In an acclaimed and controversial travelogue published shortly before his death, America’s Nobel Prize Laureate in Literature John Steinbeck wrote, “I’m in love with Montana. For other states I have admiration, respect, recognition, even some affection. But with Montana it is love… and it’s difficult to analyze love when you’re in it.” Though much has changed in the fifty years that have followed since those words were written, Montana has never lost its allure among those who love the outdoors, but with respect to those who love life in the Montana community of Missoula, it really isn’t so difficult to analyze why.
Emerging from an idyllic expanse of earth encompassed by five mountain ranges that converge near the confluence of the Clark Fork and Bitterroot Rivers, the City of Missoula is gorgeously graced beneath the beautiful “Big Sky” of what is commonly (and quite understandably) referred to as “God’s Country” in Western Montana. While it is known as “the Hub of Five Valleys,” Missoula also demands distinction as a hub of human activity, but not just due to the fact that it has grown to become Montana’s second-most populated metro area. Missoula is also regarded as the cultural mecca of Montana. From the museums and art galleries to the concerts and cultural festivals, this is a community that has as much to explore today as it did in 1805 when Lewis and Clark arrived in search of their fabled northwest passage. The names of these explorers have since been attached to everything from streets and trails to real estate offices and elementary schools, but today, the community is more likely to foster exploration from those seeking educational opportunities. The nearby University of Montana (the state’s oldest institution of higher learning) offers award-winning academics as well as up-close encounters with Grizzlies that are only ravenous when it comes to their want to win and are far less wild than some of their fans. In addition to its recognition as one of America’s Best College Towns, it also brews over with benefits as one of America’s best in beer cities. The mastery of Kettlehouse Brewing Company, Big Sky Brewery and Bayern Brewing (the Rocky’s Mountains only German Brewery) each add to Missoula’s acclaim among beer lovers. Yet by and large, Missoula has also been recognized as simply one of America’s best places to live and its median family income is among the highest in the state. Regardless of the quality of life that affords, the advantages here are incalculable when it comes to opportunities to enjoy the great outdoors. From America’s best mountain biking to trail hiking and river kayaking, Missoula is a nature-lovers paradise that has even been promoted by National Geographic as one of the best places to live for outdoor adventurists. And though this city simultaneously holds title as a national hotspot for hippies, everyone here understands that the real flower power in Missoula isn’t a byproduct of the arts or Avant-garde gatherings, but rather that found interspersed among the hills, the waterways and elevated atmosphere that sustains all.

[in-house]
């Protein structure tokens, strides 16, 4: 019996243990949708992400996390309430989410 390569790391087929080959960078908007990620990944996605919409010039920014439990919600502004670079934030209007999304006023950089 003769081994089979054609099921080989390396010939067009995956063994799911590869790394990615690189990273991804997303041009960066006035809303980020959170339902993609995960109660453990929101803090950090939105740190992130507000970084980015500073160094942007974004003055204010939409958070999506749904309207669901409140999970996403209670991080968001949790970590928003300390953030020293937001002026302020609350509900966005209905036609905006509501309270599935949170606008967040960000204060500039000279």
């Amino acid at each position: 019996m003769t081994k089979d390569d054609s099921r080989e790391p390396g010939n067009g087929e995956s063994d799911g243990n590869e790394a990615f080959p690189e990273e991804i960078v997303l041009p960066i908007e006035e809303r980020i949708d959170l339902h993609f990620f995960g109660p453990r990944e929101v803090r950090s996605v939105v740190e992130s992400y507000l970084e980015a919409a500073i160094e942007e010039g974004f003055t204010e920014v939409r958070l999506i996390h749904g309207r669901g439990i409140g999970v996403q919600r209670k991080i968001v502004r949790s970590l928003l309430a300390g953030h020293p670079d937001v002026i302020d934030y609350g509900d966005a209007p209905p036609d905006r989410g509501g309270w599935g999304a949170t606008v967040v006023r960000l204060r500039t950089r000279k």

Sustainability is not as much a new idea as an accepted element of life in Missoula, to such a degree that the community is crowned with further acclaim as one of America’s best in terms of being green. According to Sperling’s study of “Best Green Places,” an analysis of 24 metrics in categories involving air and watershed quality, mass transit usage, power usage, farmers markets & organic food production and green-certified buildings, Missoula has secured rank among the greatest of green metropolitan areas in America.
The Green Scene
Missoula Mayor John Engen is not only determined to keep a green hue to local happenings, but is part of a team dedicated to transitioning Missoula to an even greater shade of green. In this case, advances in energy conservation not only pose benefits in environmental conditions, but also help compel advances in economic development.
“We don’t believe economical development and sustainability practices are mutually exclusive. They go hand in hand. Why would you want to do business in a horrible place? Why would you invest your resources or want to raise a family somewhere that doesn’t offer a decent quality of life?” asks Mayor Engen. “There’s a reason that people find comfort in mountain towns like Missoula. We thrive on being a place where people still say ‘Hi’ when passing someone on the street … a place where people can walk out the back door of their home and participate with nature on a rigorous mountain bike ride or a scooter along a trail… a place with clean water and clean air, a place where professionals acknowledge that sustainability is essential to both the quality and sustainability of their business operations as well as their workforce. The notion that sustainability is somehow separate from economic development is what our City Attorney would describe as ‘poppycock’,” says Engen with conviction.